"I think the question the state cares the most about is, 'What are we going to do to actually fund our public schools effectively?'" he maintains. "When you don't do that, you get all sorts of in-fighting about who gets the crumbs off the table. But to me, that's a distraction from the real problem. You'll see that this week — people from public schools who are going to be saying, 'I want to work, but I want to work under better conditions.' I've been fighting for that steadfastly for the past five years, and I think we've put in place the right set of standards and assessments. Teachers are working hard to meet them, but we need to give them the right resources to implement them."
Disagreements between the Dems aiming for the governor's office evaporate in the face of the new bill. Corresponding via email, Lieutenant Governor Donna Lynne writes, "I oppose SB 264, and think our elected officials should be working together to find solutions rather than running partisan bills that have no shot at passage. That Colorado teachers rank near the bottom nationally in compensation is one of many signs of a public education system that has been starved of necessary funding for too long. As governor, I will push for an adequate and effective funding model that prioritizes student success and will bring all sides together to negotiate a feasible, sustainable, long-term solution."
Kennedy's take via email: "The lack of investment in our educators is compromising public education in Colorado. We should support our teachers and pay them as professionals, not threaten them with jail time. This bill is an attack on more than just teachers, it is an attack on all of Colorado's working families and their right to organize."
Representative Jared Polis weighed in as well. His statement, also emailed to Westword, reads: "This is insanity. Colorado's public school teachers do an incredibly important job, and they aren't paid what they're worth. Republicans should be working with Democrats to solve that problem instead of criminalizing teachers' right to speak out and demand fair compensation. I will wear red on Friday in solidarity with our teachers and, if Congress lets out in time, join the rally in Denver."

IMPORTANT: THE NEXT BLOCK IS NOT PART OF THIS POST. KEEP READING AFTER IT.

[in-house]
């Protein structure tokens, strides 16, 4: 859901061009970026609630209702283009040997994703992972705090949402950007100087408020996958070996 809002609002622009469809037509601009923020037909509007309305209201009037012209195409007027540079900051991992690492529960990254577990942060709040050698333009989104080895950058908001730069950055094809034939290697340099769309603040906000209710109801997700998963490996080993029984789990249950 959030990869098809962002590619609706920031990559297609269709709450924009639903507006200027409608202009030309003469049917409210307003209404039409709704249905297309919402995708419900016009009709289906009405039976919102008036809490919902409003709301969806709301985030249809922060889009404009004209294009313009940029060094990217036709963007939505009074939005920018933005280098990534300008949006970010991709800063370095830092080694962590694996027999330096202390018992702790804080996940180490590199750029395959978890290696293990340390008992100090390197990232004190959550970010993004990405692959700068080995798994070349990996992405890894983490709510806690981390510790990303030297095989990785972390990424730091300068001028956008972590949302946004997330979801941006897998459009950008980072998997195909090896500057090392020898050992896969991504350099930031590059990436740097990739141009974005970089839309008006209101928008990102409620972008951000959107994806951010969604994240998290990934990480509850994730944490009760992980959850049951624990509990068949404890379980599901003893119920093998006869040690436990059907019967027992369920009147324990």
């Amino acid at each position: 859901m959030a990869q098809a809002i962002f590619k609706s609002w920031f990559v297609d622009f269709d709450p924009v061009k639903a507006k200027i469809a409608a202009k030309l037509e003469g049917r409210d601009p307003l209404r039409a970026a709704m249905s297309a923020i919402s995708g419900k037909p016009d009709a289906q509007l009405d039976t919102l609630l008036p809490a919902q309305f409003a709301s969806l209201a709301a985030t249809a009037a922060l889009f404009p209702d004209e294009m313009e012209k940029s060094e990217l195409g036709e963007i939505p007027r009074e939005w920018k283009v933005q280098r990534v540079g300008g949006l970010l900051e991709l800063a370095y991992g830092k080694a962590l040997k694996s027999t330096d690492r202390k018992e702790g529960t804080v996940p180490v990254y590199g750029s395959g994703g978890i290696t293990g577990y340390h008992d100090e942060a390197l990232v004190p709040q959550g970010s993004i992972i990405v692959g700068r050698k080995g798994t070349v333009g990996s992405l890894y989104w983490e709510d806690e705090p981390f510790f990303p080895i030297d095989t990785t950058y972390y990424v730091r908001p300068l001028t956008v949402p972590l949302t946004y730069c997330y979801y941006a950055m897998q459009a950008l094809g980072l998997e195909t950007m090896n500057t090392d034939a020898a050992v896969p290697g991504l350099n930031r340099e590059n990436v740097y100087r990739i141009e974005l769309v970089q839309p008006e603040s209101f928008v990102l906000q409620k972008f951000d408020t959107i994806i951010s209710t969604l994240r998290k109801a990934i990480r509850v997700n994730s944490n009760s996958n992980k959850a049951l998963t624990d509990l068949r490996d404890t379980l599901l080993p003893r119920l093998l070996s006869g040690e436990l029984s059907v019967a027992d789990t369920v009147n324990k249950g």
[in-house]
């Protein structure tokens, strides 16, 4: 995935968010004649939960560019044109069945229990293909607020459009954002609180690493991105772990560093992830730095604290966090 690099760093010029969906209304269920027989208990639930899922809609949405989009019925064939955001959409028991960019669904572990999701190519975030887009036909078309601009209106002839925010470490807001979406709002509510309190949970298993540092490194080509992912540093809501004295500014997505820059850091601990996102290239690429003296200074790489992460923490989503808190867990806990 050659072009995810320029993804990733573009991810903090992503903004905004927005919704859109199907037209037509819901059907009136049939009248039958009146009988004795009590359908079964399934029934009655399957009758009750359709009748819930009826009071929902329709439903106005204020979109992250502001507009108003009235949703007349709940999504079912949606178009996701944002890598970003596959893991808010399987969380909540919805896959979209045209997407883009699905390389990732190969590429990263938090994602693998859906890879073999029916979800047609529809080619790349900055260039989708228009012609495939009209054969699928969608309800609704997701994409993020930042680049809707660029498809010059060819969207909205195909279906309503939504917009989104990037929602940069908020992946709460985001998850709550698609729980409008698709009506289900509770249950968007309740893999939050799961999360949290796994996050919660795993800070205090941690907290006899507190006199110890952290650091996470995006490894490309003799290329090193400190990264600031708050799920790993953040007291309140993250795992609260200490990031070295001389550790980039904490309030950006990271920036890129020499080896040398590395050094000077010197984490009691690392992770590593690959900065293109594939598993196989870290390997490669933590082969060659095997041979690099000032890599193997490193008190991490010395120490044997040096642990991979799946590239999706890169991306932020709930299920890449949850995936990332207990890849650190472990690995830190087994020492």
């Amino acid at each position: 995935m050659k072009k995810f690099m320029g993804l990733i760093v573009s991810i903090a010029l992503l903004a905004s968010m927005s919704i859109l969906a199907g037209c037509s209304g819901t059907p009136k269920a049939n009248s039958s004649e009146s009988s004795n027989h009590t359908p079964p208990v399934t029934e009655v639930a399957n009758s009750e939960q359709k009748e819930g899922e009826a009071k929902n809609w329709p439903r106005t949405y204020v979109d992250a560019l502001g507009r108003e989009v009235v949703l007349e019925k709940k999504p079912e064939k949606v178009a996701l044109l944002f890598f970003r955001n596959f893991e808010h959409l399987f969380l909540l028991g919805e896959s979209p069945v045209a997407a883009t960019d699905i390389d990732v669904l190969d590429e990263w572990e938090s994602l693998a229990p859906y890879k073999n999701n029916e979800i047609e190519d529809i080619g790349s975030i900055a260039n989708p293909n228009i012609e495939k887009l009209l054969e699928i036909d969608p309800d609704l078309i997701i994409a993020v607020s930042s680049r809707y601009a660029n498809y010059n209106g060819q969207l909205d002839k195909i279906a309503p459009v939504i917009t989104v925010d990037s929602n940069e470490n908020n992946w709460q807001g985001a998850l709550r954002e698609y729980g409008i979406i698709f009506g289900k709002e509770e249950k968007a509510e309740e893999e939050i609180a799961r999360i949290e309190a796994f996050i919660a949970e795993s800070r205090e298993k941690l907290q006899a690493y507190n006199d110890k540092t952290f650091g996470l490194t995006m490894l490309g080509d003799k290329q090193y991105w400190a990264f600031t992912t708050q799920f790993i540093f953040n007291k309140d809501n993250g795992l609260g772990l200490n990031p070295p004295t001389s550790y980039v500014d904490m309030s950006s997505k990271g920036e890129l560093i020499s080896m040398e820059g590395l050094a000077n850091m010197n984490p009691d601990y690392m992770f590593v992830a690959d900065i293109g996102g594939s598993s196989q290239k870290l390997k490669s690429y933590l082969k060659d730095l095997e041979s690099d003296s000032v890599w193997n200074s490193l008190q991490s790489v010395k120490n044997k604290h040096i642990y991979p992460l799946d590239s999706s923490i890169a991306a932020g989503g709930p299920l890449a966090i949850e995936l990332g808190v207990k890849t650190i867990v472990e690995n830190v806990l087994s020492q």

He'll have company. Johnston notes that "I will be out there on the lines with teachers this week, showing my support for the fact that we need to lock arms and get school funding passed statewide." And expect to see Kennedy and Lynne very publicly backing teachers and their efforts, too.
As for the Republicans who'd like to be governor, we sent inquiries about the proposal to Colorado Treasurer Walker Stapleton, entrepreneur Victor Mitchell and former Parker mayor Greg Lopez, who shocked the political establishment by earning more than 30 percent of the vote at this month's GOP state assembly. Only Lopez spokesperson NJ Oliva has gotten back to us at this writing.
Oliva confirms in an email that he's read the bill and finds it "very interesting," adding that "Greg knows the environment is heated right now, whether it be gun-related or teacher/PERA-related."
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Speaking for the candidate, Oliva states, "Greg certainly believes there is something between walking off the job to protest — and jail. He realizes the bill potentially takes non-compliance to incarceration, but the reality is, in Greg's view, [the bill is intended] to highlight the issue and give voice to the bill's sponsor and co-sponsor, who clearly feel strongly about it. And the news the bill will receive will certainly raise the issue to a higher altitude."
Lopez feels that "ultimately, teachers fail students when they walk off their jobs, and the school system fails teachers and parents when they tacitly endorse teachers walking off the job. Moreover, it sets a terrible example to abandon the students, when the students have no authority to resolve the grievances of the teachers. It's nothing more than 'pre-planned collateral damage' to the students.
If and when Stapleton and/or Mitchell get back to us, we'll update this post.
Click to read Senate Bill 18-264.